[Review] Squeeze: Cool for Cats (1979)

The pub-rock charm bubbles to the surface on the second album, and the hits started coming.

Kronomyth 2.0: Jellicle songs for jellicle cats.

It’s hard to say what separates a good Squeeze album form a great one. Oh, wait, no it’s not. It’s the hits! The formula for the success of a Squeeze album is the inverse relationship between the number of songs that have proven to be pop songs for the ages and those that sound like they were scribbled in a notebook moments before. (Actually, some of their best songs have been dashed out quickly, but that’s another story.)

Take Me, I’m Yours” was not a timeless hit. “Bang Bang” was plainly a miss too. But Up The Junction, Cool For Cats, Goodbye Girl and Slap & Tickle (well, the chorus anyway) are songs I’m still humming forty years later. The rest of the songs on Cool for Cats? Take them, they’re yours. It’s not like I don’t have Elvis Costello, Nick Lowe, Ian Dury and Graham Parker albums to listen to.

Cool for Cats finds the band settling comfortably into the pub rock scene. Several of these songs even take place in a pub. Yet society was still trying to figure out where the line fell between punk, new wave and pub rock, so there are some awkward moments when Squeeze strikes a strange posture. (The video to “Cool for Cats,” for example, which I’m assuming cost all of fifty quid to make.) It all looked a lot weirder the first time around, however, with John Cale, the man who put harmony in “Nico’s soul-crushing harmonium,” behind the boards. John Wood lets the boys be boys, and a lot more of their charming personality shines through as a result.

The opening “Slap & Tickle” was probably intended to replicate the success of “Take Me, I’m Yours.” Lots of synthesizers, shared vocals between Glenn Tilbrook and Chris Difford, a kind of edgy claustrophobia to it. It’s the chorus that saves it, a light moment in the dark musings of Difford’s oversexed imagination. The remaining songs on side one feel unfinished, but have promise. Revue feels like an idea they already tried on the first album. Touching Me, Touching You is rock & roll nostalgia with some modern touches including (unfortunately) the synthesizer. Difford takes the lead on It’s Not Cricket and sounds a lot like Ian Dury. It’s So Dirty is redeemed by a short guitar solo from Tilbrook and, really, guitar and piano solos should be required for every Squeeze song. The Knack is failed film noir. And now you’ll have “My Sharona” stuck in your head all day. Sorry about that.

Side two is a vast improvement. It kicks off with one of Jools Holland’s Jerry Lee Lewis numbers, Hop Skip & Jump and, yes, every Squeeze album needs one of these. Jools has a much better voice than Difford—a list that would also include Paul Carrack, Keith Wilkinson and a raccoon caught in an electric fence. “Up The Junction” is pure genius, a story of “boy meets girl, girl has baby, boy loses girl and baby” rendered with just the right amount of bewildered innocence by Tilbrook. Hard To Find is sung by Difford (see earlier raccoon comment) and has a nice chorus plus a little piano solo from Jools (pure salt, those). Slightly Drunk is a good try, indicating that Squeeze and Queen may have more in common than their names. “Goodbye Girl,” here in its elpee version, is a brilliant idea with some wonderful singing that has too many synthesizers, but you can’t hold a great song down, and this lowkey ballad about an encounter with a prostitute is a career keeper. The album closes with a sort of redemption for Difford, “Cool For Cats,” who totally nails the Dury-inspired vocals on this zany stream-of-consciousness series of vignettes.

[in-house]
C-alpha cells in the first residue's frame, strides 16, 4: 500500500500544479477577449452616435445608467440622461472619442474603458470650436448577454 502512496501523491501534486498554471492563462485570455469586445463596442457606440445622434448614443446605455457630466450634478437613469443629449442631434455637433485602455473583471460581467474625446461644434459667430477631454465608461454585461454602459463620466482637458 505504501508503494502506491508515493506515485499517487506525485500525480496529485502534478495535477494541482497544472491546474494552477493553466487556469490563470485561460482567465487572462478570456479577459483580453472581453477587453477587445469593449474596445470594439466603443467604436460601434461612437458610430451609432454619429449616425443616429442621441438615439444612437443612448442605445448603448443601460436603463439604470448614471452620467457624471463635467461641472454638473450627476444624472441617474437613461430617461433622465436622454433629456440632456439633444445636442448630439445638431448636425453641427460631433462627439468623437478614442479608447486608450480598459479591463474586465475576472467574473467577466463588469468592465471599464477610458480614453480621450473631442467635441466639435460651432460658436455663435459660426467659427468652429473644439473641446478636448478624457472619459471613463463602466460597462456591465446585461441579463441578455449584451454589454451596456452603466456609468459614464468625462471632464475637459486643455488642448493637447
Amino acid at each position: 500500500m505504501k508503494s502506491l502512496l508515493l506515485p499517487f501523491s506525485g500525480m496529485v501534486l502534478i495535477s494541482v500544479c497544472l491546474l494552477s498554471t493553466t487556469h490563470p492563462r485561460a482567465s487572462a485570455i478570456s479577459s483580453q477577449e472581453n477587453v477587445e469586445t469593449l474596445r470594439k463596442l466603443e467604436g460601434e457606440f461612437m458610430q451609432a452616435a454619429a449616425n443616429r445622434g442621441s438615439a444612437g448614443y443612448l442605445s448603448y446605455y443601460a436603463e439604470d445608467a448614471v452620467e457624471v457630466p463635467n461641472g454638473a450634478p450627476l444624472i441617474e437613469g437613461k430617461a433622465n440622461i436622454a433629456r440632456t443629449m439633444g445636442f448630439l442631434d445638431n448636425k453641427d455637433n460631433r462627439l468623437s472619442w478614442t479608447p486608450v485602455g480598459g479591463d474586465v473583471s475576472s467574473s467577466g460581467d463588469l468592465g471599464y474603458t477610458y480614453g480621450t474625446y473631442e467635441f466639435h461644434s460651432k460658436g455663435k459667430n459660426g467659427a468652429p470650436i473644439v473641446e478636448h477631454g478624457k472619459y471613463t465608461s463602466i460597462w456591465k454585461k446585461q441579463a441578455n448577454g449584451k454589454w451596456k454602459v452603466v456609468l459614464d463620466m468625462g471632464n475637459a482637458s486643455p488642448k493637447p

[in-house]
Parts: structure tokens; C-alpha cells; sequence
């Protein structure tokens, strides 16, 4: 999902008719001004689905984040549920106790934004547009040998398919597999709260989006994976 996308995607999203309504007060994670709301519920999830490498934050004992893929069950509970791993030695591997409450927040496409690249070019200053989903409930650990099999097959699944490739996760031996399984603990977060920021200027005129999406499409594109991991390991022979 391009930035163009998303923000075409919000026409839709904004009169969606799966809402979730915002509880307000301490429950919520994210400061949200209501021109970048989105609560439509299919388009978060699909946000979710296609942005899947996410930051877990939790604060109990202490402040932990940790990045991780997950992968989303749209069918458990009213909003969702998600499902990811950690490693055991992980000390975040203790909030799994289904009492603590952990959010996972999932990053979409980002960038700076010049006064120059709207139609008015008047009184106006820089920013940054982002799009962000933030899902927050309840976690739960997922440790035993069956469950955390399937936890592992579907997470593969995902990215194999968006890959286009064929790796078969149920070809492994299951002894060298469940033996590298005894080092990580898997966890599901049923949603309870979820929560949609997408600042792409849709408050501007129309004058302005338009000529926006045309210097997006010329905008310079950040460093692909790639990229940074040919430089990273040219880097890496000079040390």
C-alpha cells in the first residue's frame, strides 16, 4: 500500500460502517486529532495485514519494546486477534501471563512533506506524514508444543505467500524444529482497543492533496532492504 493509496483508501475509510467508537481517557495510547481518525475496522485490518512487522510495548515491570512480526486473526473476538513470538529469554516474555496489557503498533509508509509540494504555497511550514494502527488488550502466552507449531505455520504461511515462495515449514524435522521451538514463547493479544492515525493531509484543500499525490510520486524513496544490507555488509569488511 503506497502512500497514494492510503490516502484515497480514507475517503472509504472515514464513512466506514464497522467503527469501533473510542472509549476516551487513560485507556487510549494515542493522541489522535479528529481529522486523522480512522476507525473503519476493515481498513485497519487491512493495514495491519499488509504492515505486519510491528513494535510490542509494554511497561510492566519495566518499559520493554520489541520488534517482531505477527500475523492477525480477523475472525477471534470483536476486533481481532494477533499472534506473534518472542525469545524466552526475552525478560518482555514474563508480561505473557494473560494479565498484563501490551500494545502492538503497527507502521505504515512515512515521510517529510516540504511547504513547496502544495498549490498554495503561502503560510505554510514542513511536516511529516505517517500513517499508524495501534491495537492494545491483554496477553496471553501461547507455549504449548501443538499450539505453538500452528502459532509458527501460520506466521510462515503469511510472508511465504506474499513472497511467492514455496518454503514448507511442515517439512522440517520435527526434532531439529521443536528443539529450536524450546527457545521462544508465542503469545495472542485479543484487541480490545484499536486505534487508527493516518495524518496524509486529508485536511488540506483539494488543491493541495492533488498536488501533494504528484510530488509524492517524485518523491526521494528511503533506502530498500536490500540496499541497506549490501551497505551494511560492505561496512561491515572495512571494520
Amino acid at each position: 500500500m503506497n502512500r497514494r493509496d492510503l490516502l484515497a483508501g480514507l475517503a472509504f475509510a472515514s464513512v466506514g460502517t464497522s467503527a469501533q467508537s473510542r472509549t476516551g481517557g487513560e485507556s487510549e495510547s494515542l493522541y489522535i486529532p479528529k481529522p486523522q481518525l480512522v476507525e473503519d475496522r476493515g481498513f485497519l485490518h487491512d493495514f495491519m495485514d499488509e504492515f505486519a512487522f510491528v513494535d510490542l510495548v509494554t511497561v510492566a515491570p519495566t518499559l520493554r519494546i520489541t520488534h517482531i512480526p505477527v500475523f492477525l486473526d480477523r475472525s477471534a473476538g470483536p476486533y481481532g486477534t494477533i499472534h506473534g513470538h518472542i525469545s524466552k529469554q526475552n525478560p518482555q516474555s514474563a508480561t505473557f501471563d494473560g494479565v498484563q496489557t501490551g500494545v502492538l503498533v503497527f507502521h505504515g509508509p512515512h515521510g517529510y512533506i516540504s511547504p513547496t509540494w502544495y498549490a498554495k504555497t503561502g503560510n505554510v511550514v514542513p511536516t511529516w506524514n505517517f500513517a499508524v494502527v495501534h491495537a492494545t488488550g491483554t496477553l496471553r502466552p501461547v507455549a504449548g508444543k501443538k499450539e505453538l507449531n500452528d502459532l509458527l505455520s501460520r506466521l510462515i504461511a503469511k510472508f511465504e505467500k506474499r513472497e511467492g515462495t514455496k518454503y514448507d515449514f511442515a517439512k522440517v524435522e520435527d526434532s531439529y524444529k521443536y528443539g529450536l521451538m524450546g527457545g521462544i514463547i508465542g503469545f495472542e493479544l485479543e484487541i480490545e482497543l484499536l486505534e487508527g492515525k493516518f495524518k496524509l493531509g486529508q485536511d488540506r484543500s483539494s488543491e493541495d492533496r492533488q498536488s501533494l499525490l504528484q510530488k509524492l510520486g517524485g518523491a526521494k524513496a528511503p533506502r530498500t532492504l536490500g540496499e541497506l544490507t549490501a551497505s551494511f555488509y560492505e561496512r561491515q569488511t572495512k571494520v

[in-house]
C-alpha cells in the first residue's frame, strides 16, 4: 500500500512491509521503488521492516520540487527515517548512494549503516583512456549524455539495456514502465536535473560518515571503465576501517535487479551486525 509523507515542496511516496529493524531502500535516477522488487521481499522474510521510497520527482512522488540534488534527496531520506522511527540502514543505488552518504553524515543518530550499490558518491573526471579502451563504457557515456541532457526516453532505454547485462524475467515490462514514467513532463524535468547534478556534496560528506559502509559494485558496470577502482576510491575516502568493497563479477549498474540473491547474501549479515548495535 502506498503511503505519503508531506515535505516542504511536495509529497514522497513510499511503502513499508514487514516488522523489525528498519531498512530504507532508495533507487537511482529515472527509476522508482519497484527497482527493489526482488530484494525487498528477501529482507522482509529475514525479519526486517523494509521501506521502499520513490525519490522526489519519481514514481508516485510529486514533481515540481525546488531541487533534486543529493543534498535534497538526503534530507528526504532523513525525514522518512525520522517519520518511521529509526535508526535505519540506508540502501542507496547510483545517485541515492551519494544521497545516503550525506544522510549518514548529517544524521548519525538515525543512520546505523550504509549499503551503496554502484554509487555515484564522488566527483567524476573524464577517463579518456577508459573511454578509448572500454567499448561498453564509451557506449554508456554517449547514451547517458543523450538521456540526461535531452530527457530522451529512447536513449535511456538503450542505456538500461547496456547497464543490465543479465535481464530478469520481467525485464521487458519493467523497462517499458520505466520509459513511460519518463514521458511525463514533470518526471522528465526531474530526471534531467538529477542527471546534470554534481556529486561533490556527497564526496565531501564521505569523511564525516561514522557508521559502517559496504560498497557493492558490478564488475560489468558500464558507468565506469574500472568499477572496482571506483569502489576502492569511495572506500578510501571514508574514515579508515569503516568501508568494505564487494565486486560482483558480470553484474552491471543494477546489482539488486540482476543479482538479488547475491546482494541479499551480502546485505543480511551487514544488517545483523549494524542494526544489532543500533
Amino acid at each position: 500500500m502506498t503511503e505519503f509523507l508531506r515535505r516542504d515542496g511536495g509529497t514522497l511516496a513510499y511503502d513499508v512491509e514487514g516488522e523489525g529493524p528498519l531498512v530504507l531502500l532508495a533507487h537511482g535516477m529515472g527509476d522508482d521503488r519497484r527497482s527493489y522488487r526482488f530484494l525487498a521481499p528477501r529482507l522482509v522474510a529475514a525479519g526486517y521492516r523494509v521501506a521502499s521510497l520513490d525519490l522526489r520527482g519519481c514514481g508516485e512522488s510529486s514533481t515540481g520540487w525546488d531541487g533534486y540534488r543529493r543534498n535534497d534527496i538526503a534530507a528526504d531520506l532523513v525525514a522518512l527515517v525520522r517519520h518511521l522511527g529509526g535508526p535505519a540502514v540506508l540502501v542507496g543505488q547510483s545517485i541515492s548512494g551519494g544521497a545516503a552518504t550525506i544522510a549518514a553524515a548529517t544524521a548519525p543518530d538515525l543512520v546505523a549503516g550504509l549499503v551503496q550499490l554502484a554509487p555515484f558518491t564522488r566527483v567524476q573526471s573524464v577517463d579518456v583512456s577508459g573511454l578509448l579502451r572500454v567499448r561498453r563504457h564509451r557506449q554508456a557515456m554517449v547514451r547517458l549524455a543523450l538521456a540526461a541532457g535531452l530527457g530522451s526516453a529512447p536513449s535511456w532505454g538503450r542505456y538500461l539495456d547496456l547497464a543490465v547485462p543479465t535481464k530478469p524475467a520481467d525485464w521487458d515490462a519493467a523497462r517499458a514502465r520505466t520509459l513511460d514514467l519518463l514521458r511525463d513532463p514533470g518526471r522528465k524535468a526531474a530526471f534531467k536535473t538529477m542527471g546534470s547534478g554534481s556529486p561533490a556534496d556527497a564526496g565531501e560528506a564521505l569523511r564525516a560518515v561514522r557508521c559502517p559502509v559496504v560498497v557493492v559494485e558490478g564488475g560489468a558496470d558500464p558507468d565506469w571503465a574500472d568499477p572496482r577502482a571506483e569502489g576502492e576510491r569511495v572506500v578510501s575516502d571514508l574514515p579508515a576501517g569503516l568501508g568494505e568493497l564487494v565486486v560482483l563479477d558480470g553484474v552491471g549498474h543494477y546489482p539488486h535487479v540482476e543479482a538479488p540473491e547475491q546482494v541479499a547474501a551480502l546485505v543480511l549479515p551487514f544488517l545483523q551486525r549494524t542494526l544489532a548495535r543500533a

That Difford and Tilbrook are a terrific songwriting team is evident on Cool for Cats. So is the fact that the band only has one true lead vocalist, although Holland provides a nice respite. Argybargy would cement their status as pop geniuses, and nothing on Cool for Cats is as ridiculously catchy as “Pulling Mussels From A Shell” or “Another Nail In My Heart,” but it’s definitely a hop, skip and jump in the right direction. That you can get all the essential bits of Cats on Singles, 45s and Under (including the superior single version of “Goodbye Girl”) renders this less of a compulsory purchase nowadays. Unless you want to make one of those album-cover clocks from it, which would look totally cool.

Read more Squeeze reviews

Original elpee version

A1. Slap & Tickle (3:59)
A2. Revue (2:30)
A3. Touching Me, Touching You (2:23)
A4. It’s Not Cricket (2:33)
A5. It’s So Dirty (3:10)
A6. The Knack (4:32)
B1. Hop Skip & Jump (Jools Holland/Chris Difford) (2:46)
B2. Up the Junction (3:10)
B3. Hard to Find (3:37)
B4. Slightly Drunk (2:40)
B5. Goodbye Girl (2:58)
B6. Cool for Cats (3:39)

All songs written by Chris Difford and Glenn Tilbrook unless noted.

CD reissue bonus tracks
13. I Must Go
14. Ain’t It Sad

The Players

Chris Difford (rhythm guitar, vocals), Jools Holland (keyboards, vocals on B1), Harry Kakoulli (bass), Gilson Lavis (drums), Glenn Tilbrook (lead guitar, keyboards, vocals). Produced and arranged by John Wood and Squeeze; engineered by Brian Humphries, Andrew Lumm.

The Pictures

Art direction by Michael Ross. Design by Geoff Halpin. Photography by Janette Beckman.

The Plastic

Released on elpee and cassette in April 1979 in the UK and the Netherlands (A&M, AMLH/CAM 68503), the US and Canada (A&M, SP 4759) and Australia (A&M, L 36841); reached #45 on the UK charts.

  1. Re-packaged with East Side Story on 2-for-1 cassette in the UK (A&M, 397141-2).
  2. Re-released on remastered compact disc and cassette in 1995 in the US (A&M, CS-3231).
  3. Re-released on expanded, remastered compact disc in 1997 in the UK (Universal, 540 804) with 2 bonus tracks.

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